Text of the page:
The After-Half | dinbits


The "halvening", which is the bitcoin block reward halving, has come and gone. It occurred on July 9th and the block reward was reduced from 25 bitcoins to 12.5. What was the aftermath? Was there a cataclysmic event that shook the planet? What exactly happened in this epic occurrence?

Pretty much as we suggested, nothing. The block reward went from 25 to 12.5 and that was about it.

7/11/2016 - Not a live feed


There were several parties and get together's in various countries and forums were a buzz as the clock wound down.

Source: Localbitcoins.com

Source: Twitter
Source: Facebook and Shapeshift

Not Simple to Pinpoint

Many clocks setup around the web didn't even seem to register block 420000 until well after-the-fact. Bitcoin clock for example still read block 419999 for several minutes after 420000 was found and seemed to reset its clock around block 420003. Block 419997 took longer than expected and then blocks 419998, 419999, and 420000-420002 flew by likely messing up calculations or undershooting update times.

One of the more hilarious blunders was the rocket over at The Halvening ... it didn't take off.

Source: Thehalvening.com

It just sat there and later the admins fixed it so it actually does take off now. Still, even with the current halvening almost 4 years away. Larger presences such as blockchain.info had some issues as well, it initially reported the new reward at 16.66666666 which was notice all over the place. 

Source: Reddit (User: BashCo)

Source: Localbitcoin.com

The halving estimate (such as ours on the right) calculate the block reward halving estimate by looking at the number of blocks left and multiplying the remainder of the current block deducted from the target block by the block time average or by 10 minutes. This is what makes the exact time difficult to pinpoint specifically. The aforementioned clocks likely did this calculation by 10 minutes and why it, and others, was off.

As the halving nears the block averages have to be taken more closely into affect. The blockchain does this every 2016 blocks by getting the averages of the times it took to complete each block. That's where we get the adjusted difficulties from.

When the halving is 4 years away like block 630000 is now, it's not all that big of a deal and 10 minutes per block is a safe estimate, but down to the last 5 or so blocks, the averages and times need to be monitors to accurately estimate. Like what happen with block 419997, it took an additional 12 minutes or so with 3 block to go, then the last 2 blocks flew by. I don't have the exact time in front of me but lets say the last 4 blocks went like so in this Python example:

def getaverage(self):
    last1 = 8
    last2 = 18
    last3 = 2
    last4 = 4
    result = (last1 + last2 + last3 + last4)
    print("Last 4 blocks:" + result + " minutes.")
    average = result / 4
    print("Average:" + average + " minutes")


The result:

Last 4 blocks: 34 minutes.
Average: 8.5 minutes.


That gives us an average of 8.5 minutes (34/4). Compared to a generic 10 minutes which would average out at 10 minutes. 

Under that adjusted estimate using the 10 minute standard you result in over shooting the estimate by 3 minutes. Which ironically is close to about what most estimators appeared to overshoot it by. These numbers are just made up for an example. It can go the other way too, if you have a block that takes 10 minutes then 3 that take 3 minutes each and the last one ends up taking 15 minutes. That would be an average of 4.75 minutes compared the the generic 10 minutes that would have been calculated and closer to the actual 15 minutes it ends up taking thus under-shooting.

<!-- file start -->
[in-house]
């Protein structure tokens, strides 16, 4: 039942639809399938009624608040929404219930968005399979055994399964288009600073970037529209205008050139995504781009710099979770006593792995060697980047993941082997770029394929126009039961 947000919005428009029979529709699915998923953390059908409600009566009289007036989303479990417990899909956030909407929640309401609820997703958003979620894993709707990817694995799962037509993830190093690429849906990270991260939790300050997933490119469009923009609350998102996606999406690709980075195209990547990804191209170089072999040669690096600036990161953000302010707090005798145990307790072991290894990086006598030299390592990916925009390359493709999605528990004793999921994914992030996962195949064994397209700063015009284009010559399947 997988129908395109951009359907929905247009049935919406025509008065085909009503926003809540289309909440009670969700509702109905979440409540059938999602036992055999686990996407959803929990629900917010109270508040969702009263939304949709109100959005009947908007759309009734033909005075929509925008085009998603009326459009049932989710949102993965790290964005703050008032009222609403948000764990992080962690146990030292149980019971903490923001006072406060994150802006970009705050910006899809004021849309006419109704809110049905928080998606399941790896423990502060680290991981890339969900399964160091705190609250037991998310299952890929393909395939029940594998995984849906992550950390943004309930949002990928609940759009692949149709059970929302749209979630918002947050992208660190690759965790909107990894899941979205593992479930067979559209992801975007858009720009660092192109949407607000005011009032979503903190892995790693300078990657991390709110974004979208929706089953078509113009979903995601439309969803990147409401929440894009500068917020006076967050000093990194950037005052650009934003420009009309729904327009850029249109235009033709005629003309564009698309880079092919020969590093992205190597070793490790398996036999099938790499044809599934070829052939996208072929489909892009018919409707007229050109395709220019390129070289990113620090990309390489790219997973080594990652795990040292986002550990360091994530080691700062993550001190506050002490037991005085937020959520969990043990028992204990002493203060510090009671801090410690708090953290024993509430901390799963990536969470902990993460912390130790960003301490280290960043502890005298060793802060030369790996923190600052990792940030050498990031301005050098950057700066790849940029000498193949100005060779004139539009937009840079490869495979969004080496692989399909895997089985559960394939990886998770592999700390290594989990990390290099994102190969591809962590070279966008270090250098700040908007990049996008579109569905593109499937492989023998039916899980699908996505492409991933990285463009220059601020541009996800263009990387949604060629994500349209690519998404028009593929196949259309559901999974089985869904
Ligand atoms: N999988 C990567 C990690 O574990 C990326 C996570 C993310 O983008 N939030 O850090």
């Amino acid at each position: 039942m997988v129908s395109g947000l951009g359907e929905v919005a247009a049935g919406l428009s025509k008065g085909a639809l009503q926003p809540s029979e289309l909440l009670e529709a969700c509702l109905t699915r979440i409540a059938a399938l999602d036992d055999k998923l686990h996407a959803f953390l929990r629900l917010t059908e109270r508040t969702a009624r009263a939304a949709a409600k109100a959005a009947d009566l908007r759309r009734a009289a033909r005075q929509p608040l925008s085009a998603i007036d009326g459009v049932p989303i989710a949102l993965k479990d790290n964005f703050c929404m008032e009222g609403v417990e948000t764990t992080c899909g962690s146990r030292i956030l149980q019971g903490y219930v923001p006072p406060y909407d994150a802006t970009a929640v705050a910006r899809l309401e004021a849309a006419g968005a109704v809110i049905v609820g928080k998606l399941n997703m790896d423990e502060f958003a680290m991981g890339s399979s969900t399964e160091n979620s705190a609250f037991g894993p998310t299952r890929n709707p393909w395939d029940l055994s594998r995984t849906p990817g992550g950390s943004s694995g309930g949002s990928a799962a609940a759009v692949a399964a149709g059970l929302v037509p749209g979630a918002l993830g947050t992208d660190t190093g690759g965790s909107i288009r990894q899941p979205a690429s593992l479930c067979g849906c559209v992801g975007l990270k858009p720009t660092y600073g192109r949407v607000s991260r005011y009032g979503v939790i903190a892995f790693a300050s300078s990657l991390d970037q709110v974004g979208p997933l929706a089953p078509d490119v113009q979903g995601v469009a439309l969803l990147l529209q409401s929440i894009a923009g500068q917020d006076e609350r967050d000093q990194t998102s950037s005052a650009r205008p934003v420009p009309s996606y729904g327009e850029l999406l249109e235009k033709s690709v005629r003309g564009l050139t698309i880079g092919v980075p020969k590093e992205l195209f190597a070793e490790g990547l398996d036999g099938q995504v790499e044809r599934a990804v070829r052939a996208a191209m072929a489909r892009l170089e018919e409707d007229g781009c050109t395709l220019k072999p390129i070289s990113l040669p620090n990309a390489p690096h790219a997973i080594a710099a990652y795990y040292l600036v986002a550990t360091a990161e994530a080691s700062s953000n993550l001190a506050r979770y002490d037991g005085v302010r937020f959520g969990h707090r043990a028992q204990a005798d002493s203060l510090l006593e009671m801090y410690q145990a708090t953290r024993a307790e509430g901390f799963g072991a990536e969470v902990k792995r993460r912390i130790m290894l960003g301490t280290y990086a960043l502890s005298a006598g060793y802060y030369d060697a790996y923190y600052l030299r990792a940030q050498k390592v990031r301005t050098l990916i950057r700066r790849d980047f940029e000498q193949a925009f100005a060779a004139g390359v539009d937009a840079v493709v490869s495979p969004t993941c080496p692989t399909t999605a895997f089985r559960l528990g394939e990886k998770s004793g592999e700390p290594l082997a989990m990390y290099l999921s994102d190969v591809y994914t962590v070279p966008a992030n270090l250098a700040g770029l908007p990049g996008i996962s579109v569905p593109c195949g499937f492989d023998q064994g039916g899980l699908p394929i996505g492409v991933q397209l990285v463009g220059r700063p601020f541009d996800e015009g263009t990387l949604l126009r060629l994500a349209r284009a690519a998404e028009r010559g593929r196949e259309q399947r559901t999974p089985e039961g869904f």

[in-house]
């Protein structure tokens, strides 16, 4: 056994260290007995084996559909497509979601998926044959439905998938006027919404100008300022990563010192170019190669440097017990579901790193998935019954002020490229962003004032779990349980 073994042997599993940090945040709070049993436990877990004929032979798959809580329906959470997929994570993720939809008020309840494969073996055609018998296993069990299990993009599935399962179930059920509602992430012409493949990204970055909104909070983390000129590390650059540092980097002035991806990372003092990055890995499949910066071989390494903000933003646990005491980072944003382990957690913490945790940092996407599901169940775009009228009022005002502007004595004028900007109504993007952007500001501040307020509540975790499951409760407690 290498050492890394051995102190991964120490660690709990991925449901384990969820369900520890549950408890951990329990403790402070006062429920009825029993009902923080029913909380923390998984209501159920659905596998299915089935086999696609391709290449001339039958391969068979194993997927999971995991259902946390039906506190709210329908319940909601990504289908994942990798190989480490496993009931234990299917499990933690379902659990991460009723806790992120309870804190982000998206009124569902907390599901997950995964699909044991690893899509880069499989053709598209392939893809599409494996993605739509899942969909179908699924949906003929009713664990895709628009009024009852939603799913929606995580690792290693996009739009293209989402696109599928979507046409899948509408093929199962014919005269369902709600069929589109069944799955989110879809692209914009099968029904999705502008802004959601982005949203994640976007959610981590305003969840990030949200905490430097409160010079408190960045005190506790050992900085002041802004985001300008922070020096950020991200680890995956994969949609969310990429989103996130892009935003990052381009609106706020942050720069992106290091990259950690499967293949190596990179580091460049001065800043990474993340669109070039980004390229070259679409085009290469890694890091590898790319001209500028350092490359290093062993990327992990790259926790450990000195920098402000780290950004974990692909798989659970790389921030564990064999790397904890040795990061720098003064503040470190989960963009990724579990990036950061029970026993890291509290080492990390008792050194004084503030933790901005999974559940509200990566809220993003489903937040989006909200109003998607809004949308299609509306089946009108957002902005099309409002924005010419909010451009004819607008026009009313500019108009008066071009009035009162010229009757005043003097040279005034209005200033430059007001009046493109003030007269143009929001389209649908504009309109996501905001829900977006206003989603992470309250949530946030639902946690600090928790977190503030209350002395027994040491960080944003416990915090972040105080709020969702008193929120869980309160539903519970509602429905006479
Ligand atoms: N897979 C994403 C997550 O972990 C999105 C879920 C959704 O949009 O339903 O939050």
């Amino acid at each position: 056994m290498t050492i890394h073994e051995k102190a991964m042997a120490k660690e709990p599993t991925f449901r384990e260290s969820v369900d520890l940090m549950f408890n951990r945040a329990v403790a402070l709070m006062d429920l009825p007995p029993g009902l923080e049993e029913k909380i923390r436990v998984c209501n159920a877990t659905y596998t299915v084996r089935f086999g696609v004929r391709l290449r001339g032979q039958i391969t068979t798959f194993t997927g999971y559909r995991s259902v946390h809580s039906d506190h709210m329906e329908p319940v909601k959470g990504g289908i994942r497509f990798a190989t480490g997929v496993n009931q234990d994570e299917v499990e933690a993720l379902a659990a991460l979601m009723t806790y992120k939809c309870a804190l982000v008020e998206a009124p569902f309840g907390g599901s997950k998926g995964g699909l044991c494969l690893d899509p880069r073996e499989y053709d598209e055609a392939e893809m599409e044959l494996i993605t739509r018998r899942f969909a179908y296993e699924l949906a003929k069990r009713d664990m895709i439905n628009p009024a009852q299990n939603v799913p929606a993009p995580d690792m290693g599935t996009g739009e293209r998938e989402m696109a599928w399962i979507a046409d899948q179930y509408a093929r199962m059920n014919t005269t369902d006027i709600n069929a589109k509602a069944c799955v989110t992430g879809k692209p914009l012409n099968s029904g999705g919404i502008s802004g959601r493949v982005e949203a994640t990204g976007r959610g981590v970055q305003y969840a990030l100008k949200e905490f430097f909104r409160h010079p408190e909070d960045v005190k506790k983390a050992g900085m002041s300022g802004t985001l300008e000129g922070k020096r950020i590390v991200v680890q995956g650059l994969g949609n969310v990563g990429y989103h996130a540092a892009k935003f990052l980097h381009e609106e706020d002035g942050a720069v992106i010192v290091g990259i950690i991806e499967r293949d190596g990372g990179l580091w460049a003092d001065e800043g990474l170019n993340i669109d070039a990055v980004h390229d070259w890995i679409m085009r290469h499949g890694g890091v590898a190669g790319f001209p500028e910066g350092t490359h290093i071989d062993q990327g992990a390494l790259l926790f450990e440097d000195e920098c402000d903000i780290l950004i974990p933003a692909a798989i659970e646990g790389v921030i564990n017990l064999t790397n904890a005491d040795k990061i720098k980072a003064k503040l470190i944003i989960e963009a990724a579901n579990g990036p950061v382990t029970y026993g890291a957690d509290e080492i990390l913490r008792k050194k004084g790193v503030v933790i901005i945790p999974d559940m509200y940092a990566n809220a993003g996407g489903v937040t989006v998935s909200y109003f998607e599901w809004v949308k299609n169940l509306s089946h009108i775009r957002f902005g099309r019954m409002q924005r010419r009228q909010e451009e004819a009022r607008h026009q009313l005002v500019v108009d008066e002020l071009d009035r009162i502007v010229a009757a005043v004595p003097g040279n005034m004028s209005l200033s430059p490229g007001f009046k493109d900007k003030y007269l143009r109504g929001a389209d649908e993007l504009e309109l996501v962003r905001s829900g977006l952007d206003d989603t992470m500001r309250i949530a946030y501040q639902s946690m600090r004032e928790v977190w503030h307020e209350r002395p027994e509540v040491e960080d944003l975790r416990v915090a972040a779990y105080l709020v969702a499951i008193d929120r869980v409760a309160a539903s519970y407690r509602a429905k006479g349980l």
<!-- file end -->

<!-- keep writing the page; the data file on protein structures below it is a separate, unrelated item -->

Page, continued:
There's no perfect math for this. 

Best bet? Increase the frequency of the RPC call on your node for the latest block as the halving grows closer and override any and all calculations if it equals the target (of the next halving block).


Fairly simple as in this direct RPC call:


bitcoin-cli -testnet getblockcount

The result would be (depending on the block number):

420317

Here's a couple examples in Node.js and .Net (C#). The latter version is using the Json.Net implementation. 

Code sample (Node.js):

var bitcoin = require('bitcoin');
var client = new bitcoin.Client({
    host: 'localhost',
    port: 8332,
    user: 'user',
    pass: 'pass'
});

client.getBlockCount(function(err, BlockCount)
{
    if (err)
    {
        return console.error(err);
    }
});


Code sample (C#)

    private double GetCount()
    {
        BitnetClient bc = new BitnetClient("http://127.0.0.1:8332");
        bc.Credentials = new NetworkCredential("user", "pass");
        var p = bc.GetBlockCount();
        Console.WriteLine("Block Count:" + p.ToString());
        return Convert.ToDouble(p.ToString());
    }


These examples are from an upcoming tutorial and how this is calculated.

The After-Half

Despite minor math errors, inaccurate final seconds, or rockets not exploding the halving happened anyway and was pretty much uneventful.

However, what it stands for is very important. It's only the second time this has ever happened. Not only is bitcoin worth substantially more than it was just a few months ago. When the last halving took place (November 12th, 2012) and  bitcoins became, the price was at $12. It was around $650 when the halving happened. 

It means bitcoin and the blockchain have moved past a major milestone. It means we've gotten another notch under the belt and grown stronger. It took allot to get here and there was allot of bad that had to be absorbed to get here so that is saying allot.

Most importantly, it means that contrary to mainstream media hype ... bitcoin actually hasn't died.



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Image by dinbits.com staff

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